Now with 100% more Pelican

Regulars among you will have noticed that the site is different, very different.

The Game of Life Science site has a long and convoluted history. Back in 2009 while an undergraduate I had the bright idea to create an online education site to bring together online materials and a neat method for testing progress. That got reasonably far, through numerous re-writes and re-organisations (github here) before petering out under the weight of content creation, community building and final year exams/dissertation.

Moving on to a masters/PhD in the life sciences I saw an opportunity to modernise lab protocols, streamline working processes and promote open-sharing of methods. So I built another site, methodmint (later research.abl.es, then do.abl.es …I seem to have a fetish for buying domain names). Like smrtr before it that petered out under the weight of creating the protocols and building the community - notice a pattern. In hindsight, the approach was also fundamentally wrong: people need ‘tools’ not ‘communities’ for this, something that can slot into an existing workflow and streamline it. There was also the slight issue that in noticing that the back-end of this could power multiple sites, it ended up running a recipe, drinks, computing and life-coaching site - all not particularly successfully.

A few months back I resurrected the scientific part of the site, merged in the computing (‘bioinformatics-ish’) and started building a database of open source bioinformatics software, tracking publications, and so on. But it slowly dawned on me that it wasn’t addressing a real need anywhere, there already exist plenty of software databases such as ohloh and freecode to name two. Tracking publications was potentially useful (ish) but was simply an automated step away from a PubMed search and RSS feed.

It wasn’t a complete loss however. The above represents 4 years of programming experience in Python (via Django) which indirectly led to me now being able to knock together decent research applications.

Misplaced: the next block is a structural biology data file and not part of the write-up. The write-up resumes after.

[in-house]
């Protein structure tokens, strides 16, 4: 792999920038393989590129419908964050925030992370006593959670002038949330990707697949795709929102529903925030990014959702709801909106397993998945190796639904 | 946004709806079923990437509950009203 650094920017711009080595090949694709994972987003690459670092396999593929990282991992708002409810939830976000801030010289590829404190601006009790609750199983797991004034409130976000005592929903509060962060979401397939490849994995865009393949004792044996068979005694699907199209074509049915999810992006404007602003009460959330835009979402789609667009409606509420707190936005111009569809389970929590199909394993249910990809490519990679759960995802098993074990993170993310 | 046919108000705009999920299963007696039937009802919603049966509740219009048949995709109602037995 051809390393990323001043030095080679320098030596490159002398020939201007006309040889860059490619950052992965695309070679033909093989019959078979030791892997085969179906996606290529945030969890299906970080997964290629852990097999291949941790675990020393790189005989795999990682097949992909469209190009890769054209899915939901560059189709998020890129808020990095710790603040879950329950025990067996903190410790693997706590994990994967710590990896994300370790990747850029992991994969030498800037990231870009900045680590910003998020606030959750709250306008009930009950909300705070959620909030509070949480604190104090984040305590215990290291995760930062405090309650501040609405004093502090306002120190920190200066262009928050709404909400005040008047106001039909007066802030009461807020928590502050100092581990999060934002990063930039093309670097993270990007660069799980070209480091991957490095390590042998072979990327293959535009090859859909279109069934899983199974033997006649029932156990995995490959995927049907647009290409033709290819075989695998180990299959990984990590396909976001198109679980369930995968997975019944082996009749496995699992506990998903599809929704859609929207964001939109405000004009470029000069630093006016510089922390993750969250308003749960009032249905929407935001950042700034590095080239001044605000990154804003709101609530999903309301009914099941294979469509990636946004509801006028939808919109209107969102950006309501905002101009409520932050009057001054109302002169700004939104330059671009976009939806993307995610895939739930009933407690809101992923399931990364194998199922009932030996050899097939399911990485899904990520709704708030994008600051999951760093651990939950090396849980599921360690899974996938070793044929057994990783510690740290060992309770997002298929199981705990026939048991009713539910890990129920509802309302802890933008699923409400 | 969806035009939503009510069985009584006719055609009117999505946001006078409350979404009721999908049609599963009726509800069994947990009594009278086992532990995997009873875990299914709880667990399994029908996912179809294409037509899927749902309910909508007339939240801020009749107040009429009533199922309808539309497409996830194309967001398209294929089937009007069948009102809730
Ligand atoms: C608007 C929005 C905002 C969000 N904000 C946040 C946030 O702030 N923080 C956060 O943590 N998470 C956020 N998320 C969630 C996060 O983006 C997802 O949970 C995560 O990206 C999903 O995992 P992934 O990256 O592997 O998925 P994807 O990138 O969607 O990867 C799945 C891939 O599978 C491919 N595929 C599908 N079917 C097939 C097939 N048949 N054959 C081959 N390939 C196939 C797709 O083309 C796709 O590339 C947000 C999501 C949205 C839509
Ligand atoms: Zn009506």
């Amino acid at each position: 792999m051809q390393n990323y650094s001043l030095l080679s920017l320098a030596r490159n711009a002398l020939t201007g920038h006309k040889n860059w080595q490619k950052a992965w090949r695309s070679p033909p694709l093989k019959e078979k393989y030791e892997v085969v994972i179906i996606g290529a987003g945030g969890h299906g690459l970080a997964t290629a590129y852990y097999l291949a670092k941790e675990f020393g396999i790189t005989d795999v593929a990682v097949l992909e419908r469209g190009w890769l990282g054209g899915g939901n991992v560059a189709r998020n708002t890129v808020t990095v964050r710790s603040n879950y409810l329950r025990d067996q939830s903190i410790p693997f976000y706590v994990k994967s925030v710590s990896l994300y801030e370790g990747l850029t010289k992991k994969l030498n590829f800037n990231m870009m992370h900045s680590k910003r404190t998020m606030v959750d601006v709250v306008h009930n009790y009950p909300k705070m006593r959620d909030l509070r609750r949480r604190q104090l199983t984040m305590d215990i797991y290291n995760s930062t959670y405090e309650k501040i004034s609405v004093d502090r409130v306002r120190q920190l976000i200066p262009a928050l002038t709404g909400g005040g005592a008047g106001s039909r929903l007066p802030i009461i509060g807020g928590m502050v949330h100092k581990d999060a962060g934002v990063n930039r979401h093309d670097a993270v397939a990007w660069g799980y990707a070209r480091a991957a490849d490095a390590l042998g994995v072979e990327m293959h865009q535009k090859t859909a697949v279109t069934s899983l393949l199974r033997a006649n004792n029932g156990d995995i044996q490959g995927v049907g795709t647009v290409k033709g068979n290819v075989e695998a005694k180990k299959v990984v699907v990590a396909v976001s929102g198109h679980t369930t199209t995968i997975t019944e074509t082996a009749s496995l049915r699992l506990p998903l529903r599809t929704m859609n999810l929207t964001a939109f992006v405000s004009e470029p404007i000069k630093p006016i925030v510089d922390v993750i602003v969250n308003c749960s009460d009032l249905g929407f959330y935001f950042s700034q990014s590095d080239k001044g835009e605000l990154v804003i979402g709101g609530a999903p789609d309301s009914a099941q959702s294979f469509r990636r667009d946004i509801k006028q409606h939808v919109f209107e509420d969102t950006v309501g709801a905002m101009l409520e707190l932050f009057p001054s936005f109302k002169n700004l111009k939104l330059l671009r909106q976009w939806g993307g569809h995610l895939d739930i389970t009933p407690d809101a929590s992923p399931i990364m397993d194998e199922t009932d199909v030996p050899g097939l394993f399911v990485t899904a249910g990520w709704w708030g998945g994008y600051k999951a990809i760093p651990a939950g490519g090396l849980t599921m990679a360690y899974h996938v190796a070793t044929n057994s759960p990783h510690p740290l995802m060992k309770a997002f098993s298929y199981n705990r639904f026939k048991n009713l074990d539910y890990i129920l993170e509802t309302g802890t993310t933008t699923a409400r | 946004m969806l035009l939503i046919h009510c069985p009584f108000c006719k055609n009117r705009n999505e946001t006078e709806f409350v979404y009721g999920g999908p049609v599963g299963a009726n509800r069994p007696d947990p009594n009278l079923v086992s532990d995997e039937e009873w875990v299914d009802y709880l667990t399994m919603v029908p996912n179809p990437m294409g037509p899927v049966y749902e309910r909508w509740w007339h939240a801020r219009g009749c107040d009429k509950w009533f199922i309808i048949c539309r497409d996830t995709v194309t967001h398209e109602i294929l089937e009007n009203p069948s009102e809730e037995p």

So, where does that leave this site? I realised that 99% (made that up) of traffic that ends up here is after particular things: methods, guides, protocols and code. In other words, original content. So that’s what will follow. I’ll be using this blog to post all of the above, predominantly leaning on bioinformatics topics, code and general usefulness. All the original content will stay in place, with links continuing to work, for the forseeable future (thanks to a 249 line .htaccess file). All the code for previous iterations of this site is available on github BSD licensed and free to tear to pieces.

The new site is built on a rather neat bit of code called Pelican, which allows rather fancy looking sites to be knocked together from templates are markdown formatted text files. One awesome thing about this is that you can in fact still contribute should you wish, by simply forking the repo add a appropriately formattted file, and submitted a merge request.

So, there you have it. The new Game of Life Science, same as the old Game of Life Science, except completely different. I’ll keep you posted.


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